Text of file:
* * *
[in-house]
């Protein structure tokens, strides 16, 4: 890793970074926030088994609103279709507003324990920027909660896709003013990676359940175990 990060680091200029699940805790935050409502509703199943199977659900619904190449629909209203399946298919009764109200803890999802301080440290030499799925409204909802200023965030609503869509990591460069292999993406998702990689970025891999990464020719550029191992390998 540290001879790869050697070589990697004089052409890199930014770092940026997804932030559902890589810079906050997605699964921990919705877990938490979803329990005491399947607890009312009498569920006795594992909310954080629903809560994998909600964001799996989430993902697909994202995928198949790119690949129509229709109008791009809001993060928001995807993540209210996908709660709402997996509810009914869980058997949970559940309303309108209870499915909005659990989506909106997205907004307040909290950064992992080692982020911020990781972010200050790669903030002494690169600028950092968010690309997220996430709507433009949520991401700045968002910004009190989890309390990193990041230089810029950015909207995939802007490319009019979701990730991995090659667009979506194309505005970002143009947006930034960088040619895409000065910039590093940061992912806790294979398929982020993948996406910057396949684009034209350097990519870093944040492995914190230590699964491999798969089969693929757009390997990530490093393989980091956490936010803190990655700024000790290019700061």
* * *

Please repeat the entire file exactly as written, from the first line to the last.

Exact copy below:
[in-house]
């Protein structure tokens, strides 16, 4: 890793970074926030088994609103279709507003324990920027909660896709003013990676359940175990 990060680091200029699940805790935050409502509703199943199977659900619904190449629909209203399946298919009764109200803890999802301080440290030499799925409204909802200023965030609503869509990591460069292999993406998702990689970025891999990464020719550029191992390998 540290001879790869050697070589990697004089052409890199930014770092940026997804932030559902890589810079906050997605699964921990919705877990938490979803329990005491399947607890009312009498569920006795594992909310954080629903809560994998909600964001799996989430993902697909994202995928198949790119690949129509229709109008791009809001993060928001995807993540209210996908709660709402997996509810009914869980058997949970559940309303309108209870499915909005659990989506909106997205907004307040909290950064992992080692982020911020990781972010200050790669903030002494690169600028950092968010690309997220996430709507433009949520991401700045968002910004009190989890309390990193990041230089810029950015909207995939802007490319009019979701990730991995090659667009979506194309505005970002143009947006930034960088040619895409000065910039590093940061992912806790294979398929982020993948996406910057396949684009034209350097990519870093944040492995914190230590699964491999798969089969693929757009390997990530490093393989980091956490936010803190990655700024000790290019700061």